October 2012 Archives - Transmission Digest
Dodge Caravan’s Sensor Goes Awry

I got a call recently from a friend of mine who runs a car shop, asking for help on a code for a cam sensor.

He had changed the sensor twice and double-checked the circuitry and even replaced the crank sensor. The powertrain control module (PCM) was the next stop, and it was a rather expensive one, so he asked me to take a look at the vehicle before he got a PCM to see if I could verify his diagnosis.

October 2012 Issue

In This Issue
Saturn VT25E CVT
Belt slippage Saturn VT25E CVT
Case damage Allison 1000/2000: Code P0562
Allison LCT1000: Resetting shift adapts

Included in the Quote

Let’s look at an example of what I’ve discussed. Let’s say that you were working on a 2001 Volvo V70 XC AWD, with an AW55-50SN transmission, and the vehicle had been towed in because it suddenly quit moving. You discovered that the transmission had a problem in the final-drive area but you found no other issues. All the clutches were like new, and there was no obvious wear in the valve body etc. That being said, the transmission was probably operating normally just before the final-drive component failed.

What Are You so Afraid of?

Do these customers threaten physical violence if they don’t get their cars fixed at a cheap price? Not usually; if anything they say scary things like “That’s too much money,” “the car’s not worth it,” “I can get it cheaper down the street,” or “I don’t have that kind of money.” Now, if those phrases have rattled you so much in the past that you are now at the point where you drop your price before you even present it to the customer, you are losing sight of a very important point. The customer who would try to negotiate down your price by giving you all those objections would do so no matter what price you started out at. He or she would have fought you no matter what. The problem is that if you started low out of fear, there is nothing more for you to do than go even lower or try very hard to fight off the onslaught of price objections to follow. Starting higher would at least give you some wiggle room if you couldn’t handle every one of their price objections and felt at some point that you would have to negotiate. Then even a negotiated price would be profitable.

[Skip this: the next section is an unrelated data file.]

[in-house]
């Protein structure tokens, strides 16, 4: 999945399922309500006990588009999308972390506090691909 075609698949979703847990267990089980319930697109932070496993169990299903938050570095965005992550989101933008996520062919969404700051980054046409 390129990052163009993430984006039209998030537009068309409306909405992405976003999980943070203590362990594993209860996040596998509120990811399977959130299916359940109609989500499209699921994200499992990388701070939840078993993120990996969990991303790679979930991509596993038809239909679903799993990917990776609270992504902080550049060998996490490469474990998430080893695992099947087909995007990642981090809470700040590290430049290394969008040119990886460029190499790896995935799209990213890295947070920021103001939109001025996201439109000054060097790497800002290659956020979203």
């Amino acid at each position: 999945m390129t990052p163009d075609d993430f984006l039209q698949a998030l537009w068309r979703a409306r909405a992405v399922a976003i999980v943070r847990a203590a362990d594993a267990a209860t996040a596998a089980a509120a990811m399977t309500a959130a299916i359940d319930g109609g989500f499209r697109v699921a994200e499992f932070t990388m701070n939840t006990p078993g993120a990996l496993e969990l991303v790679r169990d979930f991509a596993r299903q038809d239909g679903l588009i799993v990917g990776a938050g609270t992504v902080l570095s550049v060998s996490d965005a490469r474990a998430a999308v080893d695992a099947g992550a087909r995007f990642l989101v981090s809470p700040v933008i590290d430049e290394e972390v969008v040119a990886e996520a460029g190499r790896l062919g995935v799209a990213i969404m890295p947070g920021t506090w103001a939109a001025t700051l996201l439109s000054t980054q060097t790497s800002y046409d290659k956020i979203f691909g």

62TE: No Reverse

A vehicle using a 62TE transmission comes into the shop with a no-reverse complaint but drives well going forward. Even with the solenoid pack disconnected it still has no reverse but drives forward in failsafe third gear well.

FNR5/4F27E Servo Concerns

A 2-3 shift flare before or after overhaul is a common complaint with the FNR5/4F27E transmission. Even a slight flare can be accompanied by codes for gear-ratio error and solenoid function. The cause for all of this is usually a worn servo-pin bore where it goes through the case.

Dodge 9.25-Inch Differentials, and Why You Can’t ‘Tool’ Around

Repairing differentials is an important source of income for every shop. Many shops had shied away from what is really a simple repair but are now finding that there is not enough work to be had just repairing transmissions. Beside replacing worn or damaged gear sets, you can offer ratio changes that will increase the performance level or lower fuel consumption on many vehicles as an elective purchase for customers who have no problems with the differentials in their vehicle.

The Future of Transmission Specialty Shops

The economy went south, so you tried to figure out what to do. Other shops were doing general repairs. You knew you needed to generate more money so you started selling general repairs too. But was that the right decision for your shop?

It seems like the logical thing to do, but my experiences in a transmission shop tell me not to do general repairs. Too many bad things can happen. I personally do not want to open up that can of worms.

Double Trouble

In today’s world of automatic transmissions we see several different types of solenoids being used depending on the strategy the engineer chose to employ. There are the typical on/off solenoids that could be normally closed or normally open. And then there are PWM solenoids, normally applied or normally vented.